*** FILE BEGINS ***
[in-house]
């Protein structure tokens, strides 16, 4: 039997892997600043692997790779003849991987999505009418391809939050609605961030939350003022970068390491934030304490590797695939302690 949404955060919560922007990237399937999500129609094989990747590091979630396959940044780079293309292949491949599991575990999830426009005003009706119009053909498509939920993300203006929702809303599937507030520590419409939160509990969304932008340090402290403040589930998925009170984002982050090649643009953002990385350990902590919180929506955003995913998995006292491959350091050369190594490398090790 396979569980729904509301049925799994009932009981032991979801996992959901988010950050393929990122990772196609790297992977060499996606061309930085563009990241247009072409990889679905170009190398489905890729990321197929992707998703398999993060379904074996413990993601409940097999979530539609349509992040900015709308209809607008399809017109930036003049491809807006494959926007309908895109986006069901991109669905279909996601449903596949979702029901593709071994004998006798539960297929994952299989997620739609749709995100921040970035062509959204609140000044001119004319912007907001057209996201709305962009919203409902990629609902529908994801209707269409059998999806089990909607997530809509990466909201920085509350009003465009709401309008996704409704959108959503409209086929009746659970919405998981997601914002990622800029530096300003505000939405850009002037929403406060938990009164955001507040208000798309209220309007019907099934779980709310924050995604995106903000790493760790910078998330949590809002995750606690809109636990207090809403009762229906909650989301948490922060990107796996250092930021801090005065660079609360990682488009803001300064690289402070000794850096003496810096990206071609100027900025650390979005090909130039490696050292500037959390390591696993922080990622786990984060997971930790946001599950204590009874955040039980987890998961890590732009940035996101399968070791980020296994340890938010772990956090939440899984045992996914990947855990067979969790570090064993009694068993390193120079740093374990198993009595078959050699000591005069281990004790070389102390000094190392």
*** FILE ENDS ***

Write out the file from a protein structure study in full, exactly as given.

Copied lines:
[in-house]
């Protein structure tokens, strides 16, 4: 039997892997600043692997790779003849991987999505009418391809939050609605961030939350003022970068390491934030304490590797695939302690 949404955060919560922007990237399937999500129609094989990747590091979630396959940044780079293309292949491949599991575990999830426009005003009706119009053909498509939920993300203006929702809303599937507030520590419409939160509990969304932008340090402290403040589930998925009170984002982050090649643009953002990385350990902590919180929506955003995913998995006292491959350091050369190594490398090790 396979569980729904509301049925799994009932009981032991979801996992959901988010950050393929990122990772196609790297992977060499996606061309930085563009990241247009072409990889679905170009190398489905890729990321197929992707998703398999993060379904074996413990993601409940097999979530539609349509992040900015709308209809607008399809017109930036003049491809807006494959926007309908895109986006069901991109669905279909996601449903596949979702029901593709071994004998006798539960297929994952299989997620739609749709995100921040970035062509959204609140000044001119004319912007907001057209996201709305962009919203409902990629609902529908994801209707269409059998999806089990909607997530809509990466909201920085509350009003465009709401309008996704409704959108959503409209086929009746659970919405998981997601914002990622800029530096300003505000939405850009002037929403406060938990009164955001507040208000798309209220309007019907099934779980709310924050995604995106903000790493760790910078998330949590809002995750606690809109636990207090809403009762229906909650989301948490922060990107796996250092930021801090005065660079609360990682488009803001300064690289402070000794850096003496810096990206071609100027900025650390979005090909130039490696050292500037959390390591696993922080990622786990984060997971930790946001599950204590009874955040039980987890998961890590732009940035996101399968070791980020296994340890938010772990956090939440899984045992996914990947855990067979969790570090064993009694068993390193120079740093374990198993009595078959050699000591005069281990004790070389102390000094190392």